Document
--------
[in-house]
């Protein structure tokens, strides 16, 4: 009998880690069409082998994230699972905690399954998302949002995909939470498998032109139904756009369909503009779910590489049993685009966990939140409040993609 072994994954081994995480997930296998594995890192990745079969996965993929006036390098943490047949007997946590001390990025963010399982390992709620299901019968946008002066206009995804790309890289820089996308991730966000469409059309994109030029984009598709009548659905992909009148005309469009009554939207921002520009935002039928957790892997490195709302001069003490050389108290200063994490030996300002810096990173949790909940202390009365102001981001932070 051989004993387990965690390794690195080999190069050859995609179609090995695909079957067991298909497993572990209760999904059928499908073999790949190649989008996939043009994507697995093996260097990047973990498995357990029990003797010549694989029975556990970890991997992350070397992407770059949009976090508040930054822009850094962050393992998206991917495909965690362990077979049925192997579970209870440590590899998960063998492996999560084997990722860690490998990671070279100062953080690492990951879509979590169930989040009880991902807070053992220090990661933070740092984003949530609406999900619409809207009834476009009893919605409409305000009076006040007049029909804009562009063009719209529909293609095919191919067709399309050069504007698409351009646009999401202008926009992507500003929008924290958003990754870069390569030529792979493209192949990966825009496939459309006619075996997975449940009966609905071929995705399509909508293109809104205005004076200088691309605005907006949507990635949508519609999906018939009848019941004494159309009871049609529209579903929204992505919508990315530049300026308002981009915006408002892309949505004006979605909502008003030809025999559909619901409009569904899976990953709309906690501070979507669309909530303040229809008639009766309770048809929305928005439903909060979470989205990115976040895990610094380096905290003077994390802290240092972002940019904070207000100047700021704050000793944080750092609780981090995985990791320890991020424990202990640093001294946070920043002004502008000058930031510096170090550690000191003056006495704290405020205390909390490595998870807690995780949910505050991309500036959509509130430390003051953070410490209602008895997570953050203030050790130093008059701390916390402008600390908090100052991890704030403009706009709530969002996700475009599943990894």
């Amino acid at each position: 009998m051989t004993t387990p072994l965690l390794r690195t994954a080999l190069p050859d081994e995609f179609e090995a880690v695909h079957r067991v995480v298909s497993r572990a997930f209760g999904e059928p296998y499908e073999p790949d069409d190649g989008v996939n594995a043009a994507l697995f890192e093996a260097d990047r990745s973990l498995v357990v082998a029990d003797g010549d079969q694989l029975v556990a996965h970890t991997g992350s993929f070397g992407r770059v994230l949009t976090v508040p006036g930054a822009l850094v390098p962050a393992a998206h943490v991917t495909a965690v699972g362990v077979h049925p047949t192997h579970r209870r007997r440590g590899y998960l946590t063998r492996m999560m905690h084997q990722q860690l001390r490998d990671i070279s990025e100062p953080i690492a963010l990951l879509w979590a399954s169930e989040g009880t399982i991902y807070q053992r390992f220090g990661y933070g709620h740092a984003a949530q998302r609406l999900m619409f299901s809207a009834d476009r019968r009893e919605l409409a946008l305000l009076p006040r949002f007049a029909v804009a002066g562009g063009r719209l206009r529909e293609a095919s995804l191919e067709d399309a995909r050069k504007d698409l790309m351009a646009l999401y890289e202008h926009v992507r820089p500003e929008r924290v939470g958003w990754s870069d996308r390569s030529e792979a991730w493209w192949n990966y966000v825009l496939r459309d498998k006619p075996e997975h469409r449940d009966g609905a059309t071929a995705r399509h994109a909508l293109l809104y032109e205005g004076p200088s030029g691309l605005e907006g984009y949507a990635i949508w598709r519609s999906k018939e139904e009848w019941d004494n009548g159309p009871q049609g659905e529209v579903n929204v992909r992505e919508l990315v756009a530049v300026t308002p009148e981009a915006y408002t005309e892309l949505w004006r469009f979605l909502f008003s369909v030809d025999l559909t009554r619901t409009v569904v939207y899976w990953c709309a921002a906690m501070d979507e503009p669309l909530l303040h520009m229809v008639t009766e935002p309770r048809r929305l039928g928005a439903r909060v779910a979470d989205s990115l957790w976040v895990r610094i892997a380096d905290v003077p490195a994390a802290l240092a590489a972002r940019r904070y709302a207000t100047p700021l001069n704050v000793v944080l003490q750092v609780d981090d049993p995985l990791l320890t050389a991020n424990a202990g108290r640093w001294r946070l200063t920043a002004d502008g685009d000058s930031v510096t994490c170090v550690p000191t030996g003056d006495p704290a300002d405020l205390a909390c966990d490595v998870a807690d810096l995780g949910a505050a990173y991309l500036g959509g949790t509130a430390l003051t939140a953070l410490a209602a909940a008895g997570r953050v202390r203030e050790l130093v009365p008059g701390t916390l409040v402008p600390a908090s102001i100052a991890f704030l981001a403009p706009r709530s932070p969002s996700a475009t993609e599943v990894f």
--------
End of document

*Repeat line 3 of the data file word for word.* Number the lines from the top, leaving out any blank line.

């Amino acid at each position: 009998m051989t004993t387990p072994l965690l390794r690195t994954a080999l190069p050859d081994e995609f179609e090995a880690v695909h079957r067991v995480v298909s497993r572990a997930f209760g999904e059928p296998y499908e073999p790949d069409d190649g989008v996939n594995a043009a994507l697995f890192e093996a260097d990047r990745s973990l498995v357990v082998a029990d003797g010549d079969q694989l029975v556990a996965h970890t991997g992350s993929f070397g992407r770059v994230l949009t976090v508040p006036g930054a822009l850094v390098p962050a393992a998206h943490v991917t495909a965690v699972g362990v077979h049925p047949t192997h579970r209870r007997r440590g590899y998960l946590t063998r492996m999560m905690h084997q990722q860690l001390r490998d990671i070279s990025e100062p953080i690492a963010l990951l879509w979590a399954s169930e989040g009880t399982i991902y807070q053992r390992f220090g990661y933070g709620h740092a984003a949530q998302r609406l999900m619409f299901s809207a009834d476009r019968r009893e919605l409409a946008l305000l009076p006040r949002f007049a029909v804009a002066g562009g063009r719209l206009r529909e293609a095919s995804l191919e067709d399309a995909r050069k504007d698409l790309m351009a646009l999401y890289e202008h926009v992507r820089p500003e929008r924290v939470g958003w990754s870069d996308r390569s030529e792979a991730w493209w192949n990966y966000v825009l496939r459309d498998k006619p075996e997975h469409r449940d009966g609905a059309t071929a995705r399509h994109a909508l293109l809104y032109e205005g004076p200088s030029g691309l605005e907006g984009y949507a990635i949508w598709r519609s999906k018939e139904e009848w019941d004494n009548g159309p009871q049609g659905e529209v579903n929204v992909r992505e919508l990315v756009a530049v300026t308002p009148e981009a915006y408002t005309e892309l949505w004006r469009f979605l909502f008003s369909v030809d025999l559909t009554r619901t409009v569904v939207y899976w990953c709309a921002a906690m501070d979507e503009p669309l909530l303040h520009m229809v008639t009766e935002p309770r048809r929305l039928g928005a439903r909060v779910a979470d989205s990115l957790w976040v895990r610094i892997a380096d905290v003077p490195a994390a802290l240092a590489a972002r940019r904070y709302a207000t100047p700021l001069n704050v000793v944080l003490q750092v609780d981090d049993p995985l990791l320890t050389a991020n424990a202990g108290r640093w001294r946070l200063t920043a002004d502008g685009d000058s930031v510096t994490c170090v550690p000191t030996g003056d006495p704290a300002d405020l205390a909390c966990d490595v998870a807690d810096l995780g949910a505050a990173y991309l500036g959509g949790t509130a430390l003051t939140a953070l410490a209602a909940a008895g997570r953050v202390r203030e050790l130093v009365p008059g701390t916390l409040v402008p600390a908090s102001i100052a991890f704030l981001a403009p706009r709530s932070p969002s996700a475009t993609e599943v990894f």